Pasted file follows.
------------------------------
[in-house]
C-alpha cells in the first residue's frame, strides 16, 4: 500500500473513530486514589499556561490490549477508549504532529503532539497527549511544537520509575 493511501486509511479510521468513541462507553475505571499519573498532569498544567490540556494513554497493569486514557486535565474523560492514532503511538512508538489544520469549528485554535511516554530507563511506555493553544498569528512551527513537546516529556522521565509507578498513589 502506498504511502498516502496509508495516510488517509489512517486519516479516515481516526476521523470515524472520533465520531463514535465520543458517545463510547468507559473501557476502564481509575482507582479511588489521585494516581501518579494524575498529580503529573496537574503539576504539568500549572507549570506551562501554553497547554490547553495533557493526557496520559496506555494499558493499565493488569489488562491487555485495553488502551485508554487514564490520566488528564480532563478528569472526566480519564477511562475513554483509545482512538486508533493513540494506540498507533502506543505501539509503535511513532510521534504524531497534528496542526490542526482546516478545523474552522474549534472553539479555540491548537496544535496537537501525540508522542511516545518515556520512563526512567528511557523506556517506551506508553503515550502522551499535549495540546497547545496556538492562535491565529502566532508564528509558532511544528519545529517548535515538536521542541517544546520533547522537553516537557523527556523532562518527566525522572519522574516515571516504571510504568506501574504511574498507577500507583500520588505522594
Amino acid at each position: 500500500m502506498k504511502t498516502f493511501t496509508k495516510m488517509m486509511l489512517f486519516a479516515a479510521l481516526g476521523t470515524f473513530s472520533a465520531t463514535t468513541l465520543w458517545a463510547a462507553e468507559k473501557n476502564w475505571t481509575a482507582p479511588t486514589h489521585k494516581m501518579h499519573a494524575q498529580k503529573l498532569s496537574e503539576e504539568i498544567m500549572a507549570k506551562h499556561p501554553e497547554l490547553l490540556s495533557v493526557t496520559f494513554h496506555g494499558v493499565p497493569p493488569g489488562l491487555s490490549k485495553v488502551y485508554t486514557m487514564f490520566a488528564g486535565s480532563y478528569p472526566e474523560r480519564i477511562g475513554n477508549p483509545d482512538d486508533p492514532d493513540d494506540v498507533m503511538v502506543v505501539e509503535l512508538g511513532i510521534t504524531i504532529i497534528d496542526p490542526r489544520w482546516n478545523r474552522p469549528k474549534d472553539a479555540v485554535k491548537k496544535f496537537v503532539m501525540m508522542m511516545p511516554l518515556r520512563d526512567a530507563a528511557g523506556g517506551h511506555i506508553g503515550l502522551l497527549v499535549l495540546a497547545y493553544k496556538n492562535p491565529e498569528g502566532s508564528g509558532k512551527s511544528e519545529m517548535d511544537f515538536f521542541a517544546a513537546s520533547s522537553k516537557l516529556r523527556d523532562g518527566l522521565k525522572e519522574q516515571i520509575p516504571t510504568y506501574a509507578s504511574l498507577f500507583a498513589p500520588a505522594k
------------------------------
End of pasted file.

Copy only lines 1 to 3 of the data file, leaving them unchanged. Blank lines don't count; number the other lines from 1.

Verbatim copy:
[in-house]
C-alpha cells in the first residue's frame, strides 16, 4: 500500500473513530486514589499556561490490549477508549504532529503532539497527549511544537520509575 493511501486509511479510521468513541462507553475505571499519573498532569498544567490540556494513554497493569486514557486535565474523560492514532503511538512508538489544520469549528485554535511516554530507563511506555493553544498569528512551527513537546516529556522521565509507578498513589 502506498504511502498516502496509508495516510488517509489512517486519516479516515481516526476521523470515524472520533465520531463514535465520543458517545463510547468507559473501557476502564481509575482507582479511588489521585494516581501518579494524575498529580503529573496537574503539576504539568500549572507549570506551562501554553497547554490547553495533557493526557496520559496506555494499558493499565493488569489488562491487555485495553488502551485508554487514564490520566488528564480532563478528569472526566480519564477511562475513554483509545482512538486508533493513540494506540498507533502506543505501539509503535511513532510521534504524531497534528496542526490542526482546516478545523474552522474549534472553539479555540491548537496544535496537537501525540508522542511516545518515556520512563526512567528511557523506556517506551506508553503515550502522551499535549495540546497547545496556538492562535491565529502566532508564528509558532511544528519545529517548535515538536521542541517544546520533547522537553516537557523527556523532562518527566525522572519522574516515571516504571510504568506501574504511574498507577500507583500520588505522594
Amino acid at each position: 500500500m502506498k504511502t498516502f493511501t496509508k495516510m488517509m486509511l489512517f486519516a479516515a479510521l481516526g476521523t470515524f473513530s472520533a465520531t463514535t468513541l465520543w458517545a463510547a462507553e468507559k473501557n476502564w475505571t481509575a482507582p479511588t486514589h489521585k494516581m501518579h499519573a494524575q498529580k503529573l498532569s496537574e503539576e504539568i498544567m500549572a507549570k506551562h499556561p501554553e497547554l490547553l490540556s495533557v493526557t496520559f494513554h496506555g494499558v493499565p497493569p493488569g489488562l491487555s490490549k485495553v488502551y485508554t486514557m487514564f490520566a488528564g486535565s480532563y478528569p472526566e474523560r480519564i477511562g475513554n477508549p483509545d482512538d486508533p492514532d493513540d494506540v498507533m503511538v502506543v505501539e509503535l512508538g511513532i510521534t504524531i504532529i497534528d496542526p490542526r489544520w482546516n478545523r474552522p469549528k474549534d472553539a479555540v485554535k491548537k496544535f496537537v503532539m501525540m508522542m511516545p511516554l518515556r520512563d526512567a530507563a528511557g523506556g517506551h511506555i506508553g503515550l502522551l497527549v499535549l495540546a497547545y493553544k496556538n492562535p491565529e498569528g502566532s508564528g509558532k512551527s511544528e519545529m517548535d511544537f515538536f521542541a517544546a513537546s520533547s522537553k516537557l516529556r523527556d523532562g518527566l522521565k525522572e519522574q516515571i520509575p516504571t510504568y506501574a509507578s504511574l498507577f500507583a498513589p500520588a505522594k